Soon, we were at jail number 2 which houses the convicts. We were subjected to intense multiple-level security checks. Guests or policemen or even jail staff are thoroughly scanned without an exception by the Tamil Nadu special police personnel. Limited expressions on their face and the language barrier makes them the perfect force to guard the prison. We were asked to remove our shoes which we readily complied to. As our shoes went through the scanner, a couple of trained hands frisked us from head to toe. After we were cleared, we stepped inside the jail.
The first thing that caught our attention was the greenery inside. The soothing breeze swaying the leaves on the trees shifted our gaze on the wall passage where some beautiful quotes were written. "Give us love, we will give you a better society," read one on the wall. The second one written in Hindi said, "Ek sudhrega, jag sudhrega" (If one reforms, the world reforms).
As we walked, tunes of Majrooh Sultanpuri's Ek din bik jayega maati ke mol reached our ears. Looking at the direction of the sound, one has to raise the head to see a speaker tied on the top of a tree playing Bollywood tunes on prisoners' demand. We were told that it is the Tihar radio called FM TJ playing tunes.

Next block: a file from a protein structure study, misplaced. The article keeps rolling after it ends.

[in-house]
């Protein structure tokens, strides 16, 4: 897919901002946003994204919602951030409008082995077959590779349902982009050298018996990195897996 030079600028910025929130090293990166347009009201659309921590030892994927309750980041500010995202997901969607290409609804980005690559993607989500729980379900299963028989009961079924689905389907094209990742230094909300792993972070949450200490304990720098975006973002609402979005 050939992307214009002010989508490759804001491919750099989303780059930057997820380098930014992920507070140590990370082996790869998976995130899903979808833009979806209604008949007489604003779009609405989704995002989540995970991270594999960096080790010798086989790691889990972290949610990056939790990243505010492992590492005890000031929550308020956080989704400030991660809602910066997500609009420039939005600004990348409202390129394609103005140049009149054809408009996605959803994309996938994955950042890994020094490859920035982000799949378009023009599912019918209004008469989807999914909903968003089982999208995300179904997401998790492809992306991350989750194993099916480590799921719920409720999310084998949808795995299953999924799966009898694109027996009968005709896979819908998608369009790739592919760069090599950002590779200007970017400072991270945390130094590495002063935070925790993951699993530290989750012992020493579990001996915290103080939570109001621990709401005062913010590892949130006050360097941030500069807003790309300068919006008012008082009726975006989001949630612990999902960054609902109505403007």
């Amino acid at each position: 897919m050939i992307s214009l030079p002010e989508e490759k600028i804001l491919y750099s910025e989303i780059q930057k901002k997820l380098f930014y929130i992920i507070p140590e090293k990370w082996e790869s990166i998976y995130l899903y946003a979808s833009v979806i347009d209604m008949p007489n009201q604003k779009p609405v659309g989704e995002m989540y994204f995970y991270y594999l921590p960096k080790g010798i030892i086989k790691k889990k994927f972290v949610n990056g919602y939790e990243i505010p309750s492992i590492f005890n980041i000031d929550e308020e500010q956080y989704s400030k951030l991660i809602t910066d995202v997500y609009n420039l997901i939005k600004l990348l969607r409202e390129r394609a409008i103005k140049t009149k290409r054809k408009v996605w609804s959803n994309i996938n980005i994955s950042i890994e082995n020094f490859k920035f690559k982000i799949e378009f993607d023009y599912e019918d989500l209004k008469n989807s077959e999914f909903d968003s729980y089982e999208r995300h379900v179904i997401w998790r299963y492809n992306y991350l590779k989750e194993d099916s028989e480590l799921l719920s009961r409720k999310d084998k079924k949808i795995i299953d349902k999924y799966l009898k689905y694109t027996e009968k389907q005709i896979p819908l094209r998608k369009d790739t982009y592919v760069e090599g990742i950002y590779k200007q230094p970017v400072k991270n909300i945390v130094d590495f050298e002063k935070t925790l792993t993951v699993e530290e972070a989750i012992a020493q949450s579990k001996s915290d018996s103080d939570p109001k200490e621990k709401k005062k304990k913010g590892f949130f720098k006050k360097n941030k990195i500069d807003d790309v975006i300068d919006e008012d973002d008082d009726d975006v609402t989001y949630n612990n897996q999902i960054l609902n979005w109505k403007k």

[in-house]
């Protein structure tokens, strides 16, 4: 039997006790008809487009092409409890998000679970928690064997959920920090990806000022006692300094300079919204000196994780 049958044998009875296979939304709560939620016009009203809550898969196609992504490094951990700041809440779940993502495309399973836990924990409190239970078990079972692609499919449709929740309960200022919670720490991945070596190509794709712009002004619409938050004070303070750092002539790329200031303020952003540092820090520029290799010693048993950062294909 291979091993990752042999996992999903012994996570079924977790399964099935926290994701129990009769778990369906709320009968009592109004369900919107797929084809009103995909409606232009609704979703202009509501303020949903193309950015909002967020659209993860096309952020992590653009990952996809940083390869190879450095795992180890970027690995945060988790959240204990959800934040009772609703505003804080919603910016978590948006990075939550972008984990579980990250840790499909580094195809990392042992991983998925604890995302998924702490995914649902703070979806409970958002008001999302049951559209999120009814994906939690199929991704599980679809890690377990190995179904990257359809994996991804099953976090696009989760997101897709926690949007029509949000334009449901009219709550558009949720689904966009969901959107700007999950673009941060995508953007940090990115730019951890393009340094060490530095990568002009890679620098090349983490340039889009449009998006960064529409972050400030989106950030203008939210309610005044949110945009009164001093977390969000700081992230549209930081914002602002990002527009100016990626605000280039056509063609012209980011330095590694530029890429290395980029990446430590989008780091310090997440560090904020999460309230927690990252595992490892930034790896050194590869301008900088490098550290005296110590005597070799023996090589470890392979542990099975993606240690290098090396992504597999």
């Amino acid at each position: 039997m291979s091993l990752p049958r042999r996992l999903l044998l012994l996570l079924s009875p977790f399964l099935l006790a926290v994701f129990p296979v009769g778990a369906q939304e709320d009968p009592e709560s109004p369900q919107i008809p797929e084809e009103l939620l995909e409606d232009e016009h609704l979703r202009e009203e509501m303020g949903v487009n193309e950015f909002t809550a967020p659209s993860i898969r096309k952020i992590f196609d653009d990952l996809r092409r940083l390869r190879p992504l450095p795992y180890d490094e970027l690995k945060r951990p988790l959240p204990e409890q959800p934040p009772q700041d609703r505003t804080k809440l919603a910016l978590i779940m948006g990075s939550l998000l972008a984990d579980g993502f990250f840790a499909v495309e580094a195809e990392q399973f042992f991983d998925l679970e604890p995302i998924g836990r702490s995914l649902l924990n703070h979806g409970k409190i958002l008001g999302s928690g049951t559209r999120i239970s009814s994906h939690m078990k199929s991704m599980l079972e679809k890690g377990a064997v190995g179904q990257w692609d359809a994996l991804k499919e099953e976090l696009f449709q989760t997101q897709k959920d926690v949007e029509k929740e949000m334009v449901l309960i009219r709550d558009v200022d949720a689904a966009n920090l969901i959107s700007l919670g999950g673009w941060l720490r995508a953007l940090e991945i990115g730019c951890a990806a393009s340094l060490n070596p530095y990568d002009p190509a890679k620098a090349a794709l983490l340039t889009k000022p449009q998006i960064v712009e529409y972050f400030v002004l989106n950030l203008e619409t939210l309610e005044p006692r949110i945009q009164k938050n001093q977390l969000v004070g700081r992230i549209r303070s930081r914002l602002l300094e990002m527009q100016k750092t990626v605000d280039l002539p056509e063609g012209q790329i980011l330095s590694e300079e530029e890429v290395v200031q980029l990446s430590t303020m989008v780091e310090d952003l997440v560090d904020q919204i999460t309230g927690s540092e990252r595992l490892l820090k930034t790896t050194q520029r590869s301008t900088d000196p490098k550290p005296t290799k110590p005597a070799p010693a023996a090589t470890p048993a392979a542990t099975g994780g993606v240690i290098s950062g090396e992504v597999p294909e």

As we walked further and the tunes faded away, we saw the 24-hour health dispensary inside the premises, which every jail has but the best part was the cleanliness which was beyond description. Normal health issues of the inmates are addressed here by trained medical practitioners.
The Yoga training centre inside is one of the favourite spots of the inmates and a couple of men were seen busy with their Yoga classes, eyes closed.
A few steps ahead was the e-library. On entering, we saw some inmates carefully having a look at the vast collection of books and novels placed neatly on the shelves. An inmate slowly moved his hand and picked up Saadat Hasan Manto's 'Toba Tek Singh'. Another one picked up 'Chanakya Sutra' from the collection.
An inmate in his 40's was seen scrolling pages of a newspaper put up on the stand in the middle of the library while another played some mind games in a tablet. The man in-charge of the library dressed in white and a tilak on his forehead greeted us with a smile as he issued the two books for the inmates. We were told later, that he too, is a convict undergoing his sentence.
Adjacent to the library is the computer centre. With pin drop silence, three middle-aged men and a young man in his late 20's were seen sitting on the computers. "It's of great use. We get acquainted with the latest developments of the computer world. This certainly will benefit us once we get out," said an inmate.
Then we were greeted by a partially bald man outside the music room. Peeping inside, we saw a congo, a drum set, a casio synthesiser and a harmonium. An inmate was also seen adjusting the strings of a guitar.